Home / Beauty Tips / The best nutty fragrances | Sali Hughes

The best nutty fragrances | Sali Hughes

For decades, I was turned off by nutty fragrances. Nuttiness is such a trademark of the gourmand fragrance family – all vanilla, chocolate and nut-brittle that make you whiff of Ferrero Rocher – that those of us resolutely outside of it can feel robbed of its wider potential. It wasn’t until I first sniffed Frédéric Malle’s exquisite almond-milky L’Eau d’Hiver (now one of my favourite and most worn perfumes; £79 for 30ml) that I truly appreciated how quiet, tasteful and clean nutty aromas could be. Take Guerlain’s Après L’Ondée (£79.20, 100ml), for example. The original (and to many minds, the best) of the nutties, it’s as far from that “mechanically frosted cupcake” genre of modern gourmand as one could imagine. Light and powdery, like wet blooms dusted in ground almonds, it’s far too elegant and restrained to clash with pudding course, and feels clippy enough for a professional setting.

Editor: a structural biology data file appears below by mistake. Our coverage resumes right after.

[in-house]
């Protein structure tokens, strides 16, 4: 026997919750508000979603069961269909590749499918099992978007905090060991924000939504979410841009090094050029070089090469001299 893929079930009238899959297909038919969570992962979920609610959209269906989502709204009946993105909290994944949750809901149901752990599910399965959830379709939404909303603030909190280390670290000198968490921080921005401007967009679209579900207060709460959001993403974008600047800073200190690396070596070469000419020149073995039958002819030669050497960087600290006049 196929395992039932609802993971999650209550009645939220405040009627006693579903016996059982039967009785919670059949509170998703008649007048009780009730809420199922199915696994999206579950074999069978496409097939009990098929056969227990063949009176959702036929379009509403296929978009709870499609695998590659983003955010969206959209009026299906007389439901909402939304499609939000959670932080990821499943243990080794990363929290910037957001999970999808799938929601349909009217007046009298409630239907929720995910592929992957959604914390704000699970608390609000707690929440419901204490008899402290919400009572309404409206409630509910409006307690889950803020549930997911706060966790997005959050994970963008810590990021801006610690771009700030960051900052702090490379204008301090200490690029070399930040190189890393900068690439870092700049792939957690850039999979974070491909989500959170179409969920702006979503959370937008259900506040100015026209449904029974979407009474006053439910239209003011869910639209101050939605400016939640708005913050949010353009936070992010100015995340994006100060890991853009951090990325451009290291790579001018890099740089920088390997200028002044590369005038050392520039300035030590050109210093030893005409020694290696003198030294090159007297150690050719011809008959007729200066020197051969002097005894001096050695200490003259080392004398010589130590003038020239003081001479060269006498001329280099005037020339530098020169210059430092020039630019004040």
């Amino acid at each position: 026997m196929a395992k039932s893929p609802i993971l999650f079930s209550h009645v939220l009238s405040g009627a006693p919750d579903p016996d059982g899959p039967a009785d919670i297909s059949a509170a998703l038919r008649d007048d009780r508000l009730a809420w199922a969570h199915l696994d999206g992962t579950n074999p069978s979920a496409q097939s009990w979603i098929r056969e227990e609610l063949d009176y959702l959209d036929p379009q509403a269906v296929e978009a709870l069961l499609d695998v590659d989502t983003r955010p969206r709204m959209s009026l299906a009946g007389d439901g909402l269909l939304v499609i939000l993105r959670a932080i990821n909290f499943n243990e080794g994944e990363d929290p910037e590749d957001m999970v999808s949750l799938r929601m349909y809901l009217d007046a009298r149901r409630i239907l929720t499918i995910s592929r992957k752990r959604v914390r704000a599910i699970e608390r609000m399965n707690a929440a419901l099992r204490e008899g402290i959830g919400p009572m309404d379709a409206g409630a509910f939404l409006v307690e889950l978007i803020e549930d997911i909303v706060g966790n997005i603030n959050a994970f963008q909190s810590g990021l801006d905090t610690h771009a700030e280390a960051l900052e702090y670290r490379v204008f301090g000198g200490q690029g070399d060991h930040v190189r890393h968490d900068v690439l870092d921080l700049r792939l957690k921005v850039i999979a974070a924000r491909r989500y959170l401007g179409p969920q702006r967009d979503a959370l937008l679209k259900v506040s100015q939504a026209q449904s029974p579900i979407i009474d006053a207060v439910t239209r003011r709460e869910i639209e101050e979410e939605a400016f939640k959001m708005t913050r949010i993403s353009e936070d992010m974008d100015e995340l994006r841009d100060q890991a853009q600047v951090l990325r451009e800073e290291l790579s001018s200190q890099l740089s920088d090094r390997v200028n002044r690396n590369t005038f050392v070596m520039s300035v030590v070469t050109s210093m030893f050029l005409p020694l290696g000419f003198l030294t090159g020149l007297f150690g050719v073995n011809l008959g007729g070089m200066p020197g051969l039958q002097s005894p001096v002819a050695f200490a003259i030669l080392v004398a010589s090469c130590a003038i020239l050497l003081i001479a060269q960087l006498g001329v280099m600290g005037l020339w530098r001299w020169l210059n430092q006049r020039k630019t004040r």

“Nutty” is just an overall impression, of course – it doesn’t mean a perfumer has been within miles of the real thing. In fact, what you may assume is almond is often the heliotrope plant or its synthetic counterpart, heliotropin, both of which have a tendency to smell like marzipan. It’s deployed to great effect in Dior’s quietly filthy Hypnotic Poison. (I know many of you will stop reading here because Poison – understandably but mistakenly, in my view – is so widely disliked. But I promise that this variant, £48 for 30ml, does its own thing.) Stronger, spicier, blowsier than those above, it has a sort of soft, boozy but uncloying creaminess that feels sexier for party season. It gets even better by the hour.

For the more modest but unfeasibly rich is Heeley’s L’Amandière, (£170, 50ml), a truly beautiful women’s scent smelling of green almonds, sappy white flowers and dew-drenched moss. It has not a hint of sweetness and is admired whenever I (frequently) wear it.

If you actively like a little sugar but still find most gourmands too sticky for comfort, it may be wise to choose one created for men, where metaphorical calories are cut. I expected to hate Paco Rabanne’s 1 Million Lucky (£48.50, 50ml), mainly because of its name and packaging, but I’m glad I persevered because it’s quite lovely. Like a tall coffee with hazelnut syrup and honey, it just about knows when to stop pouring. Have a wonderful Christmas.

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